Whether you’ve used websites like Wikipedia, YouTube or Facebook, you’ve probably heard of them as examples of the social networking, data-mining and data-sharing capabilities of the Internet. Web-savvy teenagers Ethan Sanders and Aaron Smith certainly have, and they used their knowledge to help Oak Ridge National Laboratory design an all-new interactive data site for national security and emergency management.
High school juniors Sanders and Smith, students in the Tennessee Governor’s Academy for Mathematics and Science (TGA), participated with mentor David Resseguie and his colleagues at ORNL in the development of SensorPedia, a program that seeks to use emerging Web 2.0 “social networking” standards for organizing and providing access to online sensor network data and related data sets.
SensorPedia promises to provide near real-time collaboration among a community that is required to share sensor information. Supporting national security and assisting first responders during emergencies are the motivations behind the project, which is funded by the U.S. Department of Homeland Security.
The students, who weren’t required to have computer programming experience to be accepted for the project, were responsible for researching the popular social networking and collaborative sites that they’re familiar with and identifying design elements that can be built into SensorPedia to make it as user friendly as possible.
“Teenagers are the best judge of what’s easy to use, because we use the Internet constantly,” Smith said. “We’ll find any way to be able to get what we need there.”
The students’ research experience was part of their curriculum at TGA and one of the many ways that ORNL is partnering with Tennessee schools to enhance the education of the state’s young people. During the academic year, the Laboratory provided mentored research experiences for all 24 of the TGA inaugural class of high school juniors in addition to a number of other area high school students. Administrative aspects of involving the students in research at the Laboratory were handled by the Oak Ridge Institute for Science and Education, the Laboratory’s long-time partner in education.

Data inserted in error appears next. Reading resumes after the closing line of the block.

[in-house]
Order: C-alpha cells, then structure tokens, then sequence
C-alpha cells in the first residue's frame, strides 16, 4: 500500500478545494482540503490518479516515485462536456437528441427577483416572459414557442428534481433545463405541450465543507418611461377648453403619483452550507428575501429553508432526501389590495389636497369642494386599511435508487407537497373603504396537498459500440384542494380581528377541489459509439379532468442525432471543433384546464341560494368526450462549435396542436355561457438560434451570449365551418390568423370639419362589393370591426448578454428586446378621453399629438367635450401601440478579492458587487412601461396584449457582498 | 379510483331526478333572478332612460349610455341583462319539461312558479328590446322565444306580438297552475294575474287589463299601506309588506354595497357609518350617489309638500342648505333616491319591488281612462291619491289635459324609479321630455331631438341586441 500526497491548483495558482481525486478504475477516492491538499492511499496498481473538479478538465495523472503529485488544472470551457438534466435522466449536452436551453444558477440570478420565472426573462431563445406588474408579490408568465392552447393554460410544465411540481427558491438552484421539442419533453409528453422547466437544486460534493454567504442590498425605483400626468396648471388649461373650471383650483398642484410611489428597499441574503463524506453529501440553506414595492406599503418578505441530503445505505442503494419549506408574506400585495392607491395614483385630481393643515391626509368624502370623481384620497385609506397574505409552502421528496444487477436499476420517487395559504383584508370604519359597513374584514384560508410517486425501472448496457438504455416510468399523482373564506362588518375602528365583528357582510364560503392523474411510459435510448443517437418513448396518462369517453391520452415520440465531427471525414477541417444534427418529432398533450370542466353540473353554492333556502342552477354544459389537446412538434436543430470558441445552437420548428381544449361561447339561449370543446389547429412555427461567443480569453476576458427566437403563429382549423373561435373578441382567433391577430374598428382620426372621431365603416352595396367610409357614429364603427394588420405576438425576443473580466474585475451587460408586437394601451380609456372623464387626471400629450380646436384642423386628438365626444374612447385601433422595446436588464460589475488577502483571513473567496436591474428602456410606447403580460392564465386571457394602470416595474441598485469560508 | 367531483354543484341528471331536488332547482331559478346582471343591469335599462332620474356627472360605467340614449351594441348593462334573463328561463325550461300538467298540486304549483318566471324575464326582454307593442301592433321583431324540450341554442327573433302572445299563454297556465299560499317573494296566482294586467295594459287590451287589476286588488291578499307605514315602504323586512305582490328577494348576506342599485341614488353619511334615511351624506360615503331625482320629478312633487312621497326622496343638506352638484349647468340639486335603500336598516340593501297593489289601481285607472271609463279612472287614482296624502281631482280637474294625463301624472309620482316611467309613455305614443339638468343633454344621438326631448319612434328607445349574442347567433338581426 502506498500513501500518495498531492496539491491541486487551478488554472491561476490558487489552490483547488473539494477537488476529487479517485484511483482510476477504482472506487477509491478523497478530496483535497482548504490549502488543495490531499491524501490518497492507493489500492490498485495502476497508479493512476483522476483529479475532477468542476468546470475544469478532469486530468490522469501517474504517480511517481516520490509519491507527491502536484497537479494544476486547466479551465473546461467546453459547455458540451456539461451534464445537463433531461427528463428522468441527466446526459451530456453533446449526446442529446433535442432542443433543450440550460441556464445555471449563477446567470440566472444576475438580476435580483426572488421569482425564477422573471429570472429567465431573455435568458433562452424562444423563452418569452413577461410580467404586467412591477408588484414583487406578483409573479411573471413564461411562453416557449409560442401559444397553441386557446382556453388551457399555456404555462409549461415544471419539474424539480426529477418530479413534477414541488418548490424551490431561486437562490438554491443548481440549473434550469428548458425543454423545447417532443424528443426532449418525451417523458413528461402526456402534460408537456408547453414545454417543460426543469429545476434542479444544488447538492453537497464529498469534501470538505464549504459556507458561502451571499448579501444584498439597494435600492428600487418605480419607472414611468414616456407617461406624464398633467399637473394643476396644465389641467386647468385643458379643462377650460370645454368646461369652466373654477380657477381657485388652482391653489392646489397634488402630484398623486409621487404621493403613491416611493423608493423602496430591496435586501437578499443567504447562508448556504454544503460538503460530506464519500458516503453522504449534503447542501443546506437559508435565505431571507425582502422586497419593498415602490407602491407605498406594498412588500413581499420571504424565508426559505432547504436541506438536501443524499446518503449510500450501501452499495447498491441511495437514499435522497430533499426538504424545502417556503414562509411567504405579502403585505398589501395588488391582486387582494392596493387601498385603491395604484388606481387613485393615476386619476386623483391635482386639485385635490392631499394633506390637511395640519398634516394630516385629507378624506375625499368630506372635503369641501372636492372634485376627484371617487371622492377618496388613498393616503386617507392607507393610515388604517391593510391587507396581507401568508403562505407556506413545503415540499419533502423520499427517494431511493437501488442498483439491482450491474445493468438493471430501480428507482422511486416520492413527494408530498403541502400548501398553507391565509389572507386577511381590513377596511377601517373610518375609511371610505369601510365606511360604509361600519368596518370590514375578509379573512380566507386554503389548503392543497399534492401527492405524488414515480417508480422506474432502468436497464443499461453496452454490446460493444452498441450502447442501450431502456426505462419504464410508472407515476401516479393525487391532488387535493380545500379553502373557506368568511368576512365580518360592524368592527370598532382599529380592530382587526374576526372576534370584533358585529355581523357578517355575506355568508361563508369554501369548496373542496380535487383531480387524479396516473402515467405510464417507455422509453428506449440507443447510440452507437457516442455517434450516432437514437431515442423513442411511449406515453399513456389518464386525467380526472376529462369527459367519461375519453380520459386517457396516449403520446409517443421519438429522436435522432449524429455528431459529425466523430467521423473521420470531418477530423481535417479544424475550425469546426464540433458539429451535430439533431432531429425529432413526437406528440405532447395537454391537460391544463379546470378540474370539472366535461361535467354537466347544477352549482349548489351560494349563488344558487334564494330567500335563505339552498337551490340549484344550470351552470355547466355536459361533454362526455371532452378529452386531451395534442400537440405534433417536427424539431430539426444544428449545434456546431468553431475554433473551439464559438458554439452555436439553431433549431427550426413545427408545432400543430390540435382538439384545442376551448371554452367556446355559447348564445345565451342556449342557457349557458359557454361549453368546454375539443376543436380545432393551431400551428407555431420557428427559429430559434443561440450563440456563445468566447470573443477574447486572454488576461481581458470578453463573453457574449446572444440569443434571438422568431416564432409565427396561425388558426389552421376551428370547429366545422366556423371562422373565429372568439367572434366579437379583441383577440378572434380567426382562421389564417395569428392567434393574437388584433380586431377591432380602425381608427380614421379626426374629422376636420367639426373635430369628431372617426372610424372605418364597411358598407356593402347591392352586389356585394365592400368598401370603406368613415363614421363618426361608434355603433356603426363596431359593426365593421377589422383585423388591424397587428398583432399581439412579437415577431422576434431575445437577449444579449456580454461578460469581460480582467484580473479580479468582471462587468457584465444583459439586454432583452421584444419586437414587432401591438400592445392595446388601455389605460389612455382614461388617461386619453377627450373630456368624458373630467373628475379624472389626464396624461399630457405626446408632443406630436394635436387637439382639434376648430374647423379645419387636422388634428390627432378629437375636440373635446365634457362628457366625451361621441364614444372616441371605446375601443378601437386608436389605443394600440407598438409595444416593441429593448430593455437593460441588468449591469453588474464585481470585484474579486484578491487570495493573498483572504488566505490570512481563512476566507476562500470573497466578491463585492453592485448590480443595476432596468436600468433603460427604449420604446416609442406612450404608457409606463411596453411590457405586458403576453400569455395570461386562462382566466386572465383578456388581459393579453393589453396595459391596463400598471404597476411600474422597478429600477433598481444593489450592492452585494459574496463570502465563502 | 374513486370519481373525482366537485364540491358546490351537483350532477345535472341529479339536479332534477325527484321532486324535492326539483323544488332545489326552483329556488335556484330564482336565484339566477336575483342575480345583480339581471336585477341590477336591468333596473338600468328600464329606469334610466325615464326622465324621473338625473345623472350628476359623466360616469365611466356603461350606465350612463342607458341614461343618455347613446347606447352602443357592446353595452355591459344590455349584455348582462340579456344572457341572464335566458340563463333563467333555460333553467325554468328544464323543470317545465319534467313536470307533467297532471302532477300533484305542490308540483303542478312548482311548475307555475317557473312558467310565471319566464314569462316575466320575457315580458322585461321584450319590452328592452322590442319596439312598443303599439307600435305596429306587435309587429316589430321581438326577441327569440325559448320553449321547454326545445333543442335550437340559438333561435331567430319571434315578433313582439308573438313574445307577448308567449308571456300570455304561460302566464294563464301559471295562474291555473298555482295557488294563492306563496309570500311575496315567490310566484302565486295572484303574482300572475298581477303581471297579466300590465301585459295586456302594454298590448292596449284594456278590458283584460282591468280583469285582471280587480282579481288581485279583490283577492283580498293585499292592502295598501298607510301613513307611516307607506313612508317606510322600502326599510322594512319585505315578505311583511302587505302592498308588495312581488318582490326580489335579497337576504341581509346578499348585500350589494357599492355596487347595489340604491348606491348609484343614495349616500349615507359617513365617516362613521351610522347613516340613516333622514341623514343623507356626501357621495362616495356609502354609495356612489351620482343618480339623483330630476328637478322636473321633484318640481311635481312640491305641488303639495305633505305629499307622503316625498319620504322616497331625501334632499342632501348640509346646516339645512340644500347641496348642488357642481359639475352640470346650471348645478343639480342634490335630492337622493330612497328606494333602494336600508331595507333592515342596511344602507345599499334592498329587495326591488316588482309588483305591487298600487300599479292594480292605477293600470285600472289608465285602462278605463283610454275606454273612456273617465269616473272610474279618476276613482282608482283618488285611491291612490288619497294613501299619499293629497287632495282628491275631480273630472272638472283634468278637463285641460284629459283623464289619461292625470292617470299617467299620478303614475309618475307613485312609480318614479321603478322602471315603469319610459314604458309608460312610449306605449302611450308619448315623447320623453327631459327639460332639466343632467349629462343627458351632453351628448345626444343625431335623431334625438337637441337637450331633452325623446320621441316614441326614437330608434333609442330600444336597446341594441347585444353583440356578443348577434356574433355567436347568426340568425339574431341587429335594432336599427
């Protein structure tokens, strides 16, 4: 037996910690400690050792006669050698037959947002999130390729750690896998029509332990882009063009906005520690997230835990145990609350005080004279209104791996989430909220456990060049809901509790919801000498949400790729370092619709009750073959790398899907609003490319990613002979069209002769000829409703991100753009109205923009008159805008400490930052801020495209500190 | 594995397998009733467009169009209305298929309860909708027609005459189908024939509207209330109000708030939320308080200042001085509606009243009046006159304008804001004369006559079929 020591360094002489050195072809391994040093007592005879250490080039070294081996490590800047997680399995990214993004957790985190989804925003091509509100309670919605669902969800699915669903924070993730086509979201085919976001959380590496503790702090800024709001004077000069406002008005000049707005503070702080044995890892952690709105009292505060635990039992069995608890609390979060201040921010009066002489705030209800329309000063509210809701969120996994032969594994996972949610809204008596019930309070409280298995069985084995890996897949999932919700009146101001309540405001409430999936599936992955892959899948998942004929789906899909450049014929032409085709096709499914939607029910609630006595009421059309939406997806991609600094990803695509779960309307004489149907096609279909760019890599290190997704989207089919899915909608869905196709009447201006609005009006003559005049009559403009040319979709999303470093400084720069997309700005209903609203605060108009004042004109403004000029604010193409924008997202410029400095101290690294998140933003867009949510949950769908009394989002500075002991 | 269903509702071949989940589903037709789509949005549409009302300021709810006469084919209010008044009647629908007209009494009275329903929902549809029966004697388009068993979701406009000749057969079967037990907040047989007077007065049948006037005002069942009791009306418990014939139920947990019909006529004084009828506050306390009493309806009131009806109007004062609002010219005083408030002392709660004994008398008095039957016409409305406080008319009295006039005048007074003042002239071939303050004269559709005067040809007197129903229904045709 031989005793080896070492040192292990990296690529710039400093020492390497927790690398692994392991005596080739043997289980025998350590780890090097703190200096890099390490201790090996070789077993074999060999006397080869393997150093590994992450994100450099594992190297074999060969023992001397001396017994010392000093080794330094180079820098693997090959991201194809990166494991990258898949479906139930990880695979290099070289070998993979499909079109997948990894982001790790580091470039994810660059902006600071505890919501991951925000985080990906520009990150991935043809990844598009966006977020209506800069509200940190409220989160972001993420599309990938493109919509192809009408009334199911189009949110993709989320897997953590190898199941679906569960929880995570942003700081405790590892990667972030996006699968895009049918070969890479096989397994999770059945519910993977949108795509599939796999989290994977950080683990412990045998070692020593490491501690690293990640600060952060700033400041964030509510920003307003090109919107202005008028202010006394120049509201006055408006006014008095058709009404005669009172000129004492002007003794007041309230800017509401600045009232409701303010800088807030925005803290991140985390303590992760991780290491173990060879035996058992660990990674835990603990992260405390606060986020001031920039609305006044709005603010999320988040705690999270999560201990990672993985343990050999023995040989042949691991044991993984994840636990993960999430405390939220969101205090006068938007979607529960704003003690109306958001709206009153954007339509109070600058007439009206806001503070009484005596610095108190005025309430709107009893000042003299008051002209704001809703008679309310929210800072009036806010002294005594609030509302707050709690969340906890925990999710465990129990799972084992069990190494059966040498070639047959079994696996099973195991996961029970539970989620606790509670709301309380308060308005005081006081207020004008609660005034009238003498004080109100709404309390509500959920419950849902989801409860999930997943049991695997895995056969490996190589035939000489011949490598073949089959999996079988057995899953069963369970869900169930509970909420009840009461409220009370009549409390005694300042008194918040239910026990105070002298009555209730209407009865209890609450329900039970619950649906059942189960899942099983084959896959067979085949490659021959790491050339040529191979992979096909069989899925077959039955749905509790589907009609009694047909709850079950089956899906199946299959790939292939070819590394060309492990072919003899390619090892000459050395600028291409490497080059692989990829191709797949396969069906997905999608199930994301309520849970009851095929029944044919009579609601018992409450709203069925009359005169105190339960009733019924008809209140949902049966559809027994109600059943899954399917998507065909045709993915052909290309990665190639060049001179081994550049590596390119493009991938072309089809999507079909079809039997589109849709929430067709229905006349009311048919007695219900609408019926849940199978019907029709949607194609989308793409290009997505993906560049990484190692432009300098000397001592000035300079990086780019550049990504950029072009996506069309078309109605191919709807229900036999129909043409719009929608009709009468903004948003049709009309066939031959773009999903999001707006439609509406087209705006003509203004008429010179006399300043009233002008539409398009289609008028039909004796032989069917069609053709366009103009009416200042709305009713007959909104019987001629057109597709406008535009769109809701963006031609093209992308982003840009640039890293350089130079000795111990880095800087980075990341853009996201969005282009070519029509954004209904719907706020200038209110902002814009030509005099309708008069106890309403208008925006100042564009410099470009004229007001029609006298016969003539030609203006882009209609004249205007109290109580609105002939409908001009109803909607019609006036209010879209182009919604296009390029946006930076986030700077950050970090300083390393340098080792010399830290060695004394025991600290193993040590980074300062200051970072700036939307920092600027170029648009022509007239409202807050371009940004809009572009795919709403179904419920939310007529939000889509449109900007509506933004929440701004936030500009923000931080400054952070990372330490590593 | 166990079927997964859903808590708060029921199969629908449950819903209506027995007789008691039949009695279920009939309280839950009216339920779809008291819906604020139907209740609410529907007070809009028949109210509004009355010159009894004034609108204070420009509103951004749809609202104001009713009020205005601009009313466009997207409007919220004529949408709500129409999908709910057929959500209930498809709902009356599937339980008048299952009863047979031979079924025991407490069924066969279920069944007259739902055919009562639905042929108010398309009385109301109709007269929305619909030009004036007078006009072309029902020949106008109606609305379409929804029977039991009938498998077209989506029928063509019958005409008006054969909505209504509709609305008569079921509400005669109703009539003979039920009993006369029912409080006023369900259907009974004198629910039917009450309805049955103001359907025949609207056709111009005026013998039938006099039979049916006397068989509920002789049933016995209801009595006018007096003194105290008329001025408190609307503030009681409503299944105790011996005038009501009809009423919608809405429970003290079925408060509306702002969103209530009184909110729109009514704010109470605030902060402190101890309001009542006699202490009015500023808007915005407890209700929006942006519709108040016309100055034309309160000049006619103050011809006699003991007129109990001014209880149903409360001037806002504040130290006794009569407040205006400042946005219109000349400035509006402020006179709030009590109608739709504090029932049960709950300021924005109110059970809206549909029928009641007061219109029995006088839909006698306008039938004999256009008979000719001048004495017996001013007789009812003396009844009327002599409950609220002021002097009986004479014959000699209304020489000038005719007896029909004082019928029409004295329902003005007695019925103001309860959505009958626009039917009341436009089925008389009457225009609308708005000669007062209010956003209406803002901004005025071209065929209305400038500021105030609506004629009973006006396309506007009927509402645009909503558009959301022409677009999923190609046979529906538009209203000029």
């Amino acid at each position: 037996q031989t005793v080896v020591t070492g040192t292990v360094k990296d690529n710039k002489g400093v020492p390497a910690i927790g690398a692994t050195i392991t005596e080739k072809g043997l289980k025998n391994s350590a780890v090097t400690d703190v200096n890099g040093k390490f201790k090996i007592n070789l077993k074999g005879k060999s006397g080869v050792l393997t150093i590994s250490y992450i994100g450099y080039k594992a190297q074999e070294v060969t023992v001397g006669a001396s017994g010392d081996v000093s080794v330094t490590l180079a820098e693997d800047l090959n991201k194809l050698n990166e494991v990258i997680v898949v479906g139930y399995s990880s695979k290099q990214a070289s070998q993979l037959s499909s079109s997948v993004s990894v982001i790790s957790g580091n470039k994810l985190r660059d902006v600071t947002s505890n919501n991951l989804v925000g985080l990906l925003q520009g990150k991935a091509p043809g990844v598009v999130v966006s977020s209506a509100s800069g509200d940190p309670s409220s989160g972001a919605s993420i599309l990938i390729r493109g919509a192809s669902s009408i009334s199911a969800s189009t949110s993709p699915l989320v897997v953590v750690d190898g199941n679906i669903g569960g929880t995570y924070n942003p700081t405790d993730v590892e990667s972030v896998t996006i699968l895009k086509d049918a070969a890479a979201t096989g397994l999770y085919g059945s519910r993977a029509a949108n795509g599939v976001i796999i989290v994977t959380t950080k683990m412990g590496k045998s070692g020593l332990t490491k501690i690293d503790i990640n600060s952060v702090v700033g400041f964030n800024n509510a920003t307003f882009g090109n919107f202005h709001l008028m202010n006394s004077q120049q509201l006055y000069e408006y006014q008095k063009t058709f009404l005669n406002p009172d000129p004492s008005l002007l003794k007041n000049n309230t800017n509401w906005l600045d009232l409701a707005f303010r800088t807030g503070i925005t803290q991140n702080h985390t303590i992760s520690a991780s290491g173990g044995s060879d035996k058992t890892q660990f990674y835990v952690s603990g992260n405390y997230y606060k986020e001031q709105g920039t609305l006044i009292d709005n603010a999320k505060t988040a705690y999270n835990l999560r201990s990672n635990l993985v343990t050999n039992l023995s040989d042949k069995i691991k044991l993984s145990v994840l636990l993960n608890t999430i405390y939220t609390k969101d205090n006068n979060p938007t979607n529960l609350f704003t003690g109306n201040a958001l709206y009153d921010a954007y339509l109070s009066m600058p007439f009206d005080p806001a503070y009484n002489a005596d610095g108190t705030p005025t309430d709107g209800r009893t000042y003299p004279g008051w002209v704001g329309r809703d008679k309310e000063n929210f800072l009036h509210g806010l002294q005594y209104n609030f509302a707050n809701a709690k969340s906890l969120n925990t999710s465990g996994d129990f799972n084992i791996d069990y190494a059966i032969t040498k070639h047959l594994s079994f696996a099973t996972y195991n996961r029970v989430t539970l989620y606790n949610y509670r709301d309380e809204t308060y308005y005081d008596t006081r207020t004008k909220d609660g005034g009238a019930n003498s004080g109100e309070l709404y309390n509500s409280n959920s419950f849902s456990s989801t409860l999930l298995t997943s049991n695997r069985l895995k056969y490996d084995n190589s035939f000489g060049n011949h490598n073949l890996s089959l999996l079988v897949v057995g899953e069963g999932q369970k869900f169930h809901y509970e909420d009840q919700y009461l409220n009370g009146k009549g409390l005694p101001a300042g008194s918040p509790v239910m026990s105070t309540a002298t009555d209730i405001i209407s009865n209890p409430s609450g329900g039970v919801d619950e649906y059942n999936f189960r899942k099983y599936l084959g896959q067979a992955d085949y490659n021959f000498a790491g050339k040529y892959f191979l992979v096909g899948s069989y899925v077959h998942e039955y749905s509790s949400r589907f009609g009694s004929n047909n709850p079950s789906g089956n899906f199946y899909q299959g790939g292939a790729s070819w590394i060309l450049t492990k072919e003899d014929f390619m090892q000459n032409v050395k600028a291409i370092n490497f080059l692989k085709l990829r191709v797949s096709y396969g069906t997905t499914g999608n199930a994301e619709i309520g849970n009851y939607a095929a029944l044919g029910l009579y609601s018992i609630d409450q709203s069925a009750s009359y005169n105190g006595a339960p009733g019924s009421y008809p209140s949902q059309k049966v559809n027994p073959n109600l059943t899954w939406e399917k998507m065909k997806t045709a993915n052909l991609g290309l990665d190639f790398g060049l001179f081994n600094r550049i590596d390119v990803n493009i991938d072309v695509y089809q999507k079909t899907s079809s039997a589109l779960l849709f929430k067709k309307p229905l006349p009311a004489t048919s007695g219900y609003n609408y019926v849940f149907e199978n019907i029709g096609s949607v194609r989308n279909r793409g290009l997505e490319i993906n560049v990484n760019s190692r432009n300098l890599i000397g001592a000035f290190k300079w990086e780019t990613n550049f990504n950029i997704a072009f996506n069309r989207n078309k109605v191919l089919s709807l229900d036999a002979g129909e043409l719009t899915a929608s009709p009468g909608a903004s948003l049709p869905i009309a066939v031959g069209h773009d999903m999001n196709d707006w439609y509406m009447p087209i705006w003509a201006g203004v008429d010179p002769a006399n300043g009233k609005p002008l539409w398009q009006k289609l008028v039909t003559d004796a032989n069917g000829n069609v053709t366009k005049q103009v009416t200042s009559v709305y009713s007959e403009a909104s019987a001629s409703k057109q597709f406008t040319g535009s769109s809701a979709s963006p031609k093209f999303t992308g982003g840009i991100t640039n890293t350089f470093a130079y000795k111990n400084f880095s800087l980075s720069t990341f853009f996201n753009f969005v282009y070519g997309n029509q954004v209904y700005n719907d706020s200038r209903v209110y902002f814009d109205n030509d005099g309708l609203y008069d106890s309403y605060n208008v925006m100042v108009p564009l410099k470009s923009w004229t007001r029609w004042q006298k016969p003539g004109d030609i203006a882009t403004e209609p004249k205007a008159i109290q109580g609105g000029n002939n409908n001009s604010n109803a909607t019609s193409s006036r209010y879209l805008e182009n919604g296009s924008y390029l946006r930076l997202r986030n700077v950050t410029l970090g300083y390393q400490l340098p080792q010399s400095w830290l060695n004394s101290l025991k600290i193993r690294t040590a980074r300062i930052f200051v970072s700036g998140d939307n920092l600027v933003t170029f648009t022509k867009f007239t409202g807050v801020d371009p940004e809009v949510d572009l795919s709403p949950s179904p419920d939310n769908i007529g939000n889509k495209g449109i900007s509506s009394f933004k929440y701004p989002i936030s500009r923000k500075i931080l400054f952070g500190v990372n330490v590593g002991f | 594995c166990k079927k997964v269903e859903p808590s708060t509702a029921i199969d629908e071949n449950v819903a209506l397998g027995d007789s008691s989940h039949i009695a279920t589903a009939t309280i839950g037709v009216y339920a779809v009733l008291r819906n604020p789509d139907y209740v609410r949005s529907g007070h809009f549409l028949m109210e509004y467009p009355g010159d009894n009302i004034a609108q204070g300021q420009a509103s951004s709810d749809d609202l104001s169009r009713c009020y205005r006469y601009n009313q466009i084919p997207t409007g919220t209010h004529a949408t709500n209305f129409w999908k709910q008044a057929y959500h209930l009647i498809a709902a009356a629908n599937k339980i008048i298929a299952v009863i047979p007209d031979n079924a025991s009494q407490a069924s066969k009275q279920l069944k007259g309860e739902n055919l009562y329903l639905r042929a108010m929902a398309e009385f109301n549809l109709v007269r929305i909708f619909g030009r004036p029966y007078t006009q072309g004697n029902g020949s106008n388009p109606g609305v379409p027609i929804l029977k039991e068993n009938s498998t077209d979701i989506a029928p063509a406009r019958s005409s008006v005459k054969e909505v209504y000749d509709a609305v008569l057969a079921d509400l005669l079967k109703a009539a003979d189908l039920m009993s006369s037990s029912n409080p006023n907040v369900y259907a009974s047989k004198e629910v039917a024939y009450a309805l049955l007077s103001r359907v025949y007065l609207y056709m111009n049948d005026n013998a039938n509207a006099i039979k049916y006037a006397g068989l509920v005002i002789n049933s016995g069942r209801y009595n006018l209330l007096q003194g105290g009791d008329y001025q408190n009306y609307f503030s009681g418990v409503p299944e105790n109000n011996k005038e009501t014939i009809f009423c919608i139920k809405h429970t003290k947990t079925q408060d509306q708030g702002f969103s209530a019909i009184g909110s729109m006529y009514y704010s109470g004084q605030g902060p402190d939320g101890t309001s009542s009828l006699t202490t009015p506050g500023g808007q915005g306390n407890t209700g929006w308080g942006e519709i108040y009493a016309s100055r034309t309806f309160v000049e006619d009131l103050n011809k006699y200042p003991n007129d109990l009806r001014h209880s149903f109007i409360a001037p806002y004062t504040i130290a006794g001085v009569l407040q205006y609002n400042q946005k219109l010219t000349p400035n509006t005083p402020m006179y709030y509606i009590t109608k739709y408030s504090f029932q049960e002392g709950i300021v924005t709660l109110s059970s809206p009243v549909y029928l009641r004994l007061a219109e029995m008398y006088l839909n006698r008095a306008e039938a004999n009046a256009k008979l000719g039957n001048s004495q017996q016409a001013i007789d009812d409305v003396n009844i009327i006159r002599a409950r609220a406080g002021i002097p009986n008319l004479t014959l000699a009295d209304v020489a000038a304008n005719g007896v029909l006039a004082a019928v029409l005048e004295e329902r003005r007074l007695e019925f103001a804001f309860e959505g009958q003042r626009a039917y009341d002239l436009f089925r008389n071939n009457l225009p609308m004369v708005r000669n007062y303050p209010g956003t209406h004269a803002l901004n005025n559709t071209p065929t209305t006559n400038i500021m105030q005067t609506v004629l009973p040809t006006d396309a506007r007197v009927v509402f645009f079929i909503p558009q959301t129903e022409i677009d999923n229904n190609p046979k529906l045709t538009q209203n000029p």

“TGA provides the opportunity for the students to participate in real research activities and get a taste of what to expect in their chosen fields of interest,” said David Resseguie, Sanders’ and Smith’s mentor in the Computational Science and Engineering division at ORNL. “I have enjoyed helping the students figure out what interests them the most as they begin to make their plans for college.”
Involvement in the SensorPedia project changed Smith’s idea about his potential college major. “I liked aerospace engineering, but computer engineering is a lot more fun; it’s hands-on,” Smith said. “It gives me different ways to solve a problem, and I can solve it however I want to. I’m glad that I got the opportunity to come to Oak Ridge to do this. TGA is a great experience.”
For Sanders, the experience provided chances he never thought he’d have. “Before TGA, coming to Oak Ridge was, for me, unthought of,” Sanders said. “Being here is going to open a lot of doors to a future job or recommendations for a college application. I am also looking into other opportunities for internships here in Oak Ridge.”